It’s cold here in the Namibian winter mornings, and the cheetah are eager to help with deep learning, in return for a juicy steak treat.
We’re visiting N/a ‘an ku se Wildlife Sanctuary in Namibia to meet with our friends, N/a ‘an ku se founders, Dr Rudie and Marlice Van Vuuren, local ecologist (and soon to be veterinary student) Jo Johnson from Australia, and our PhD student Larissa Slaney from Scotland’s Heriot Watt University.
Leading five juvenile cheetah in turn down a prepared sand path, Larissa makes encouraging noises, and holds an even more encouraging bucket of steak. Each cheetah walks across the sand, and leaves footprints that we image as an essential part of our footprint identification technique training database. These juveniles are growing fast, and we need to document how their feet, and thus footprints, are changing over time so that we can continue to monitor them.
But this visit there’s a new angle to our research. We want to know if computers, using a technique called deep learning, can identify footprint trails, and perhaps even individuals, from their footprints.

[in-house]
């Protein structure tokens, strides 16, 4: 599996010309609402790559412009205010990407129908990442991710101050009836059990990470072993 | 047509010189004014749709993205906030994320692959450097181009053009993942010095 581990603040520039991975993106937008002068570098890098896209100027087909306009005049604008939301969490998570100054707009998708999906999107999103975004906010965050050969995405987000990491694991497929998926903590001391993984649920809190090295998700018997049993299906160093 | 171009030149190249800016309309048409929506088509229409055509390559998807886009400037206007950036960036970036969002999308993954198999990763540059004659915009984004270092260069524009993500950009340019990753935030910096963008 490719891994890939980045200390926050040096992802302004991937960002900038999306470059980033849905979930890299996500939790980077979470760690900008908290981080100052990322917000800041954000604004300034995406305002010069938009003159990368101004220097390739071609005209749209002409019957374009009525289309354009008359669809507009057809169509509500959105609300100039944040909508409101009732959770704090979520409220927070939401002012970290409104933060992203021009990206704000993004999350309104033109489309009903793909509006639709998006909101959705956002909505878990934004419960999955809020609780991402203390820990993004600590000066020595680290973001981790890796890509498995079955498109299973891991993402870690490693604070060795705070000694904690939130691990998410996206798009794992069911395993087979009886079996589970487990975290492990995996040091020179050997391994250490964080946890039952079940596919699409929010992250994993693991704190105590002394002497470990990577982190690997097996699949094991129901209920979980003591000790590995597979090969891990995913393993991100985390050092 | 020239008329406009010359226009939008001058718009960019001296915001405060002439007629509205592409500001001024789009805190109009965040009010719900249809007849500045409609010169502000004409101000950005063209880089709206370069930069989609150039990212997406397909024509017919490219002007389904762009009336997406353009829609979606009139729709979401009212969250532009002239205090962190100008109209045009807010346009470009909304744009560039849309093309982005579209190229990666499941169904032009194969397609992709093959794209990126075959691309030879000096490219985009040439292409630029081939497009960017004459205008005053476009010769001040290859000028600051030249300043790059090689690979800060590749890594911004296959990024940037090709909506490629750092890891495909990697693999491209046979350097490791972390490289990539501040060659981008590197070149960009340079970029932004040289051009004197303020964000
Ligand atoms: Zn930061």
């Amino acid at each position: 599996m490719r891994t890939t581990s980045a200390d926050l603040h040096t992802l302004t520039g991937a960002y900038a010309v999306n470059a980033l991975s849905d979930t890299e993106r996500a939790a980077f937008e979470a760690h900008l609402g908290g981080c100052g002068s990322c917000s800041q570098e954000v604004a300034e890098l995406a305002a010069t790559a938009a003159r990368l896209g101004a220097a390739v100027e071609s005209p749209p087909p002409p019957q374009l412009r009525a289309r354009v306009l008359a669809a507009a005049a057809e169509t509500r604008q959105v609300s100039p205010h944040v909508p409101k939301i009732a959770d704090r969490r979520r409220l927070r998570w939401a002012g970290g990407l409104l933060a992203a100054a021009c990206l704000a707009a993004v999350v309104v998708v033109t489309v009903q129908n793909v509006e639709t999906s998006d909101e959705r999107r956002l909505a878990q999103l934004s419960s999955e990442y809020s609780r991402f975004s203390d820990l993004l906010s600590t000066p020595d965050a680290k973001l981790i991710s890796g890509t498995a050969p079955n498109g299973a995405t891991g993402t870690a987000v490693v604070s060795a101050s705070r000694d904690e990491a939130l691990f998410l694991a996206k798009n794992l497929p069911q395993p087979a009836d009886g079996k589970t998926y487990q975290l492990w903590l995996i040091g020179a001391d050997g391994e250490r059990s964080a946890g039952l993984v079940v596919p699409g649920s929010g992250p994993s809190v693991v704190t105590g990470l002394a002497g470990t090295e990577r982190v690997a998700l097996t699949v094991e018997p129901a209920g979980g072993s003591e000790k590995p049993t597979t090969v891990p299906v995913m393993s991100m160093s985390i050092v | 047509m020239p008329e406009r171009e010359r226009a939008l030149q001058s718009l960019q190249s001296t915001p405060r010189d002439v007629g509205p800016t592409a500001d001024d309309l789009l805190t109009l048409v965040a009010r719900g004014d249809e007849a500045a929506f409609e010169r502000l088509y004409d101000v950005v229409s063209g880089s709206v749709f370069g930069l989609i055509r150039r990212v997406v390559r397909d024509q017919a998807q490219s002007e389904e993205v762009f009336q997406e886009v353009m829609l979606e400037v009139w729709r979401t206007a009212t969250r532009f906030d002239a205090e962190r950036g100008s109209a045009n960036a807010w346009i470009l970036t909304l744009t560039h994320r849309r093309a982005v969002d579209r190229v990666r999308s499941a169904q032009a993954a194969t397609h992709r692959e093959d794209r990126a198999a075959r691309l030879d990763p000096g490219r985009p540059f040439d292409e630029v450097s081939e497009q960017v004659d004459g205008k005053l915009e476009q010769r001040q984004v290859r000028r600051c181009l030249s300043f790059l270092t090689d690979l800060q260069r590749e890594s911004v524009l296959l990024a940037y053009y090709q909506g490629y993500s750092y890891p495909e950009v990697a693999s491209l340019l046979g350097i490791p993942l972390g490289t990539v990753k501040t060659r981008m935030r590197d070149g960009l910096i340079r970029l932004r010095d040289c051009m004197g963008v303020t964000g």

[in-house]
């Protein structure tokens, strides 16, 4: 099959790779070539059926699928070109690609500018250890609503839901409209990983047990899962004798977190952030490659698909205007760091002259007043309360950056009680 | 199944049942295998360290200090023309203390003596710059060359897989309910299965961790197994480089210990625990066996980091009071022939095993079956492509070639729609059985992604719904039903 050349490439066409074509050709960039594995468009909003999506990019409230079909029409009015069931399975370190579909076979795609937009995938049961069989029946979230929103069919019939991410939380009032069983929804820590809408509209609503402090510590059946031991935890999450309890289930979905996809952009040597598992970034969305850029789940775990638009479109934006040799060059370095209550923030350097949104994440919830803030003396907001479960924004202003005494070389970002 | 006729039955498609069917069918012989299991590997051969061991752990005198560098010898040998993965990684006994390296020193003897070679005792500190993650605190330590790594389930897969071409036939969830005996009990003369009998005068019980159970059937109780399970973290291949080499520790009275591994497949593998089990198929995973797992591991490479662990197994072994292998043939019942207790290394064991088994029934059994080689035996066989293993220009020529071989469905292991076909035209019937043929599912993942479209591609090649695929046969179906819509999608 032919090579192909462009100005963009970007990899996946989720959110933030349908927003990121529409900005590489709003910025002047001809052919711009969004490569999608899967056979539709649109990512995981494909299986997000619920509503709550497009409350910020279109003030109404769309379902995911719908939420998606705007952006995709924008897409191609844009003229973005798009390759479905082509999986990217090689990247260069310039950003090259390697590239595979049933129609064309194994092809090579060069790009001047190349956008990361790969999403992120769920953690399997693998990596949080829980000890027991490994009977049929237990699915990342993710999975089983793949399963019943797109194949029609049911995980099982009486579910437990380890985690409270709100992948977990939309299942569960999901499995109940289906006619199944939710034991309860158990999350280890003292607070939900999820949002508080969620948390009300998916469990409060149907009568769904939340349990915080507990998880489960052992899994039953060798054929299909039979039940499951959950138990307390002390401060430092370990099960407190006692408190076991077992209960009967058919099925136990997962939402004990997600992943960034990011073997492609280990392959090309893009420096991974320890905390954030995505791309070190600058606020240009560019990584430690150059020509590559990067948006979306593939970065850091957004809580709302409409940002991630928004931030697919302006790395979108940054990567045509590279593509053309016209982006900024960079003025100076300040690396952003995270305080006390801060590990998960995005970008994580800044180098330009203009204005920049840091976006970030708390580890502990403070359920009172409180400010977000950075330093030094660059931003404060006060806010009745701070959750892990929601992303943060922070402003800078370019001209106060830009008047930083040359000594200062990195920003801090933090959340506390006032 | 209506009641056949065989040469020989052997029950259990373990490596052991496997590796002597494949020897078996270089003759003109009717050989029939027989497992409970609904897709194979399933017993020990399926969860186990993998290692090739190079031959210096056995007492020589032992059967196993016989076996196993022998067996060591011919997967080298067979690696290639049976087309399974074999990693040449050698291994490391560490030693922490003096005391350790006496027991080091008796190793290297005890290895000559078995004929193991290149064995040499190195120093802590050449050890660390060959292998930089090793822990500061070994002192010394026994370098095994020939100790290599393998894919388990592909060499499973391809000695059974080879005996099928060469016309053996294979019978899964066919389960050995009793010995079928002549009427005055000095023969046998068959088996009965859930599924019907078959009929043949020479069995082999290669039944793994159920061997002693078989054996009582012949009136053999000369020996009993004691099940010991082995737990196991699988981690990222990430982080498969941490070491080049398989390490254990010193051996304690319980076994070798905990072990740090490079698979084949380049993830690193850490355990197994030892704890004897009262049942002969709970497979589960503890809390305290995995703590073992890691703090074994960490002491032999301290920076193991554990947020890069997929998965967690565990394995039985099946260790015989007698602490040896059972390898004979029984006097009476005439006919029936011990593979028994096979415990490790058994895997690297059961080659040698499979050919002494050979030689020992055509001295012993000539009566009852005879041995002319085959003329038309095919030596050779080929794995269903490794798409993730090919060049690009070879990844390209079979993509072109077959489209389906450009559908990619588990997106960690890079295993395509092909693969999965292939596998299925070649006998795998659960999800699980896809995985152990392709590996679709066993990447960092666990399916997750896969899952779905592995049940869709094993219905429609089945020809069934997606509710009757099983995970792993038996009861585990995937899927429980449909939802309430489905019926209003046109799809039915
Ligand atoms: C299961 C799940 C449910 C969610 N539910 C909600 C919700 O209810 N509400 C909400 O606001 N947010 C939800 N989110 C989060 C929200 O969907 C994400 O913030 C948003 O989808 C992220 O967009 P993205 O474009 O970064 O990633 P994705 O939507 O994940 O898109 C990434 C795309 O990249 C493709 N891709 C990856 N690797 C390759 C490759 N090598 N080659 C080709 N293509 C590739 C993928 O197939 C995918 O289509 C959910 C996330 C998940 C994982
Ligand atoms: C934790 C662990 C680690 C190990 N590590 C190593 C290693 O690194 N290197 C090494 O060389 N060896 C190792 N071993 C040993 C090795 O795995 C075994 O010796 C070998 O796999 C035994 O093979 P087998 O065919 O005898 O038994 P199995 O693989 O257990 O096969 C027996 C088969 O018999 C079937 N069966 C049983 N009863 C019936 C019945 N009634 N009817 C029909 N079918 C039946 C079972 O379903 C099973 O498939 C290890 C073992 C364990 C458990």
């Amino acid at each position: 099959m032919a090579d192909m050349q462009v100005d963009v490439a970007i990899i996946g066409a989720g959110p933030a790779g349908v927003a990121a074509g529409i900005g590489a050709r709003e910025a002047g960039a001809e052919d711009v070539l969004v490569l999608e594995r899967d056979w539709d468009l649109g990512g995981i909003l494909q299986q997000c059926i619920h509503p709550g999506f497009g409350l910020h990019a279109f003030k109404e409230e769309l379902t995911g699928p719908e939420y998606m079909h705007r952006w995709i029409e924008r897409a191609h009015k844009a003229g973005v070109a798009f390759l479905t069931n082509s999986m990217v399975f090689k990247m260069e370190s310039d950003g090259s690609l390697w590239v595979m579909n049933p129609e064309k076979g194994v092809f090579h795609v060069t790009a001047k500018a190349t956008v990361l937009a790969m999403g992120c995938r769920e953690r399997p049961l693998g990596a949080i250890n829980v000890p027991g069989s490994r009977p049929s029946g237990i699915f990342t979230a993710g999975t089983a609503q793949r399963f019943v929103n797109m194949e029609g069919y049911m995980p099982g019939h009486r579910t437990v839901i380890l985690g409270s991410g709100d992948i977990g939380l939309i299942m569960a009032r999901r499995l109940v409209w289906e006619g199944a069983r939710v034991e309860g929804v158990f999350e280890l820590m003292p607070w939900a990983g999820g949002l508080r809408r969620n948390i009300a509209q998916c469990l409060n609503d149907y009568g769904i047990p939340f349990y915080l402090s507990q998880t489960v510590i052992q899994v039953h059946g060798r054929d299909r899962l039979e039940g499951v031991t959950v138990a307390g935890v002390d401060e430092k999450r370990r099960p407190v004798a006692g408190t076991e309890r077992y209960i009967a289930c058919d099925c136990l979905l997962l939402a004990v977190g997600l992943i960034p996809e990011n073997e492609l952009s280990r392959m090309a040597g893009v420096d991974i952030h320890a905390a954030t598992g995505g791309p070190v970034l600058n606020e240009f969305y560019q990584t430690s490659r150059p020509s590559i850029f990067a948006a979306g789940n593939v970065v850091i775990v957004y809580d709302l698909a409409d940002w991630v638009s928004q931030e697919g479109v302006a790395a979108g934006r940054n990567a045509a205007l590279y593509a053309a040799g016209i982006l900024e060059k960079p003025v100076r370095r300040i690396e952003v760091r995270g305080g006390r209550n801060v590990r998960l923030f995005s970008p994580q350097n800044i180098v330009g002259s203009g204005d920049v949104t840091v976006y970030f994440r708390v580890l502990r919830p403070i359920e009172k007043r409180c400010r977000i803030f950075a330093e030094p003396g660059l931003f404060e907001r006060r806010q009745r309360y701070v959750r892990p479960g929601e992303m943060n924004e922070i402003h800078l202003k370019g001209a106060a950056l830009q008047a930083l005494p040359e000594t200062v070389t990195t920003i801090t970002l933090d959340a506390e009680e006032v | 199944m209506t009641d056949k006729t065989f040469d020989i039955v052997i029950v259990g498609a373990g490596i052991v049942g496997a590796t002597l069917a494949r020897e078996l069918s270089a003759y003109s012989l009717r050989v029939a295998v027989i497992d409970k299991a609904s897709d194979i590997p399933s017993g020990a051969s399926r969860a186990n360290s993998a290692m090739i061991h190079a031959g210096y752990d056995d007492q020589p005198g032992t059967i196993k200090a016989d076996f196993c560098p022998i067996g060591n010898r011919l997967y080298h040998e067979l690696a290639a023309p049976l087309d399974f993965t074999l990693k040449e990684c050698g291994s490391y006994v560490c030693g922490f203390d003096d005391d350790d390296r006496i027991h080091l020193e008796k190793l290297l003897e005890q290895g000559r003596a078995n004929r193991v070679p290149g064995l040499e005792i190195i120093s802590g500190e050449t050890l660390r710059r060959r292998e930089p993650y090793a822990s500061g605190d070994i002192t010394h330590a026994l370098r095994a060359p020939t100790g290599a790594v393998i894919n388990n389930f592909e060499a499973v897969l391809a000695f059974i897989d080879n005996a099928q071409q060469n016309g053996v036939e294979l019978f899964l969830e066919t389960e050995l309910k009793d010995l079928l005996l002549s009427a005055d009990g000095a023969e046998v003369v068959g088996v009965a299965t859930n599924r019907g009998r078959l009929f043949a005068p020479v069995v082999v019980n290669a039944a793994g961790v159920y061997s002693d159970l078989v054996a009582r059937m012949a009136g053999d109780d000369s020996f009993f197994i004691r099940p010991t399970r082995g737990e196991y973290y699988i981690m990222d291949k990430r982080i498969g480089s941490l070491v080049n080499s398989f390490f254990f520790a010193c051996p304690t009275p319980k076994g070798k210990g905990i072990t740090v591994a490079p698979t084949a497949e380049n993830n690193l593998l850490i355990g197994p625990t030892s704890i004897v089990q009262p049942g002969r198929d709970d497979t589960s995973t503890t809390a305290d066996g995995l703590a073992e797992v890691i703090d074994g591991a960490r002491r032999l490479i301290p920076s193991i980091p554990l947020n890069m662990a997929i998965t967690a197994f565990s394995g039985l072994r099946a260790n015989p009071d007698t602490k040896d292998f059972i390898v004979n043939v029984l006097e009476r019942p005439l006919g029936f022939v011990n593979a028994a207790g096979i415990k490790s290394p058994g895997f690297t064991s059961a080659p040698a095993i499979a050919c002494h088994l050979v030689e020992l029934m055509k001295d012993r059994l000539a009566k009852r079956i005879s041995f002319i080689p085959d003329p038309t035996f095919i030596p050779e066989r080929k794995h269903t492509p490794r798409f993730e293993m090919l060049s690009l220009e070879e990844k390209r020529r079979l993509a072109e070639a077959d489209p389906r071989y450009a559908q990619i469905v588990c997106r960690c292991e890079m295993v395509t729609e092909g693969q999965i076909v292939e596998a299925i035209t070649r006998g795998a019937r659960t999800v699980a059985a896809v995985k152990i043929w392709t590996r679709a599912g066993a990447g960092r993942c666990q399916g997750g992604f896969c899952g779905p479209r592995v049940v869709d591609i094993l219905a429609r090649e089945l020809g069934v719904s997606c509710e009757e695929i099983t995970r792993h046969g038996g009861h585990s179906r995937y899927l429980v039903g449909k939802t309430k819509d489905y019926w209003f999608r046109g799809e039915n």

Deep learning is developing incredibly rapidly, but so far is no match for the human eye-brain interface. We, along with all vertebrates and even many invertebrates, are expert deep learners from birth, inherently able to perceive and differentiate patterns. The question is, can computers help us sift through thousands of images to make our job of collating them easier?
The question is, can computers help us sift through thousands of footprint and animal images to make our job of collating the images easier?
Since this is a family effort, we’re also engaging of the skills of our 16 yr old drone pilot (Tigey) and our 11 yr old ground photographer (Zeb) to capture images at all angles. As with so many conservation efforts, they are paid in the universal currency of love and fresh-air 😉
Yesterday we had an especially difficult challenge – a sand trail under the shade of a thorny acacia tree. Not only was it a very prickly experience, but the drone had to do some dodging and weaving to get the images needed.
But the real challenge will be for the computer. Lighting is everything in vision and perception. Will deep learning be able to even differentiate between the sandy trail without footprints, and with footprints? It was hard for us on the ground to get our eyes to see ‘beyond’ the intense shadows.
Our thanks also to Boel Nilsson for sharing some of her excellent images. See more at http://boelnilsson.org/